Understanding Family Responsibilities Discrimination
Family responsibilities discrimination (FRD) is a common type of employment discrimination that occurs in the workforce, especially towards pregnant women and mothers. However, FRD is not a type of discrimination that many employers even know they are committing.
Laws that Expressly Protect an Employee from FRDFor instance, an employer may choose not to hire someone because they fear that "familial obligations will interfere with their work." Or, the manager of a department may negate a promotion because they know that the person in question already has a lot on their plate at home with two children and a third on the way. FRD is one of those things that many people think is perfectly justifiable, but is in actuality completely illegal.
Whether you are a California employer or a California employee, it is important that you understand family responsibilities discrimination so that you can exercise your rights or protect your business should you ever be faced with it. Consult with the employment discrimination attorneys at Garcia & Gurney, ALC to learn more about FRD and how it may affect you.
While California is one of many states that does not have a statute that expressly prohibits family responsibilities discrimination, there are several federal laws that protect employees from discrimination based on their caregiving obligations. For instance:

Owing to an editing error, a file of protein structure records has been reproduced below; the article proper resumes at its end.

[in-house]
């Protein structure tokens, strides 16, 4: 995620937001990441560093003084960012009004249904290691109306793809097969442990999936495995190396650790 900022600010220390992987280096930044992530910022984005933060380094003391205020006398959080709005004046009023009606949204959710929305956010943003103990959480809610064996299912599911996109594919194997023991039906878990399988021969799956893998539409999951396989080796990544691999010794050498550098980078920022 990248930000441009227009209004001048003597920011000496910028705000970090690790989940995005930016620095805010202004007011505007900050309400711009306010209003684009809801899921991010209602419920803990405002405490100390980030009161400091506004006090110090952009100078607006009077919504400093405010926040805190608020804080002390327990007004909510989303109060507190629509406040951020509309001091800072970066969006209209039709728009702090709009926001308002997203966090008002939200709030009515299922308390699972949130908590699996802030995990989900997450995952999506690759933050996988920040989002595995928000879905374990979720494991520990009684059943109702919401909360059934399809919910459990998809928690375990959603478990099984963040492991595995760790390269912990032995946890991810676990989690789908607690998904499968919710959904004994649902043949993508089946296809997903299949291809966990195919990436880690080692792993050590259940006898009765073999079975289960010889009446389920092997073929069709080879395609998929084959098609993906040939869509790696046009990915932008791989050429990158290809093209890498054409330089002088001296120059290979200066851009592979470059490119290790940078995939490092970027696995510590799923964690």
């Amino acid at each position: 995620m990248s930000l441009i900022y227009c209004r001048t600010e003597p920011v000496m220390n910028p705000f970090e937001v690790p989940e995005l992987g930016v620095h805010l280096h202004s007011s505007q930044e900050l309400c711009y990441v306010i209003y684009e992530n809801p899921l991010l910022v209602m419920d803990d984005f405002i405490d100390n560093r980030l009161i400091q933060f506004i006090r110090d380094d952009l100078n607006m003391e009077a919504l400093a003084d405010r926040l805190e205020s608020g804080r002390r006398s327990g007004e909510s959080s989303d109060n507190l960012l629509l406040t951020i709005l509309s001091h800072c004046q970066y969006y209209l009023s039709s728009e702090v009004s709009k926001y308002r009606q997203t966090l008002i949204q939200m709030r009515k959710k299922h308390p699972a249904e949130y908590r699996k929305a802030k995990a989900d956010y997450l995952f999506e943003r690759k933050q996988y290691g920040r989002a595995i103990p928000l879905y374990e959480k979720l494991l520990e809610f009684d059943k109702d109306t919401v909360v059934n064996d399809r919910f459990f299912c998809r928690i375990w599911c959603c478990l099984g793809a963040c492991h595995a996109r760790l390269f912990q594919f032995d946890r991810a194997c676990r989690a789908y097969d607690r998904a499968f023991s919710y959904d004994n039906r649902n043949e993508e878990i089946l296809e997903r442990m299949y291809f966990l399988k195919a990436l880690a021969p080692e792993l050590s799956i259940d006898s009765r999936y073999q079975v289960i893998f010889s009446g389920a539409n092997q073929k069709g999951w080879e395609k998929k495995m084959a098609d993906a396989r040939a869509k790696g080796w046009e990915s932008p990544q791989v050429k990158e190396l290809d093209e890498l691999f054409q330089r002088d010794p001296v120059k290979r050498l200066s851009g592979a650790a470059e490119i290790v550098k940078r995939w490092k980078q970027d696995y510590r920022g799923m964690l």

? Title VII of the Civil Rights Act of 1964 prohibits sex discrimination, so many FRD claims are brought under this law if the employer's actions involve unfair treatment of women with children, stereotyping of women as mothers, or denial to male caregivers of leave or benefits otherwise available to female caregivers;
1. The Pregnancy Discrimination Act protects women from discrimination based on their pregnancy, plans to become pregnant, and childbirth;
2. The Family and Medical Leave Act prohibits discrimination or retaliation against employees who exercise their rights under the FMLA; and
3. Other acts, such as the American with Disabilities Act, Equal Pay Act, and ERISA contain protections for family caregivers.
California Laws with Special Protection Clauses for CaregiversUnder California Labor Code ?1030, California employers are required to provide special accommodations for lactating mothers to pump during working hours. Furthermore, under California Labor Code ? 230.8, California employers are prohibited from discharging or discriminating in any way against parent-employees who take up to 40 hours of leave each year (eight hours per month) to participate in their child's school or daycare activities, or to take time off to appear at a child's school because of suspension or expulsion.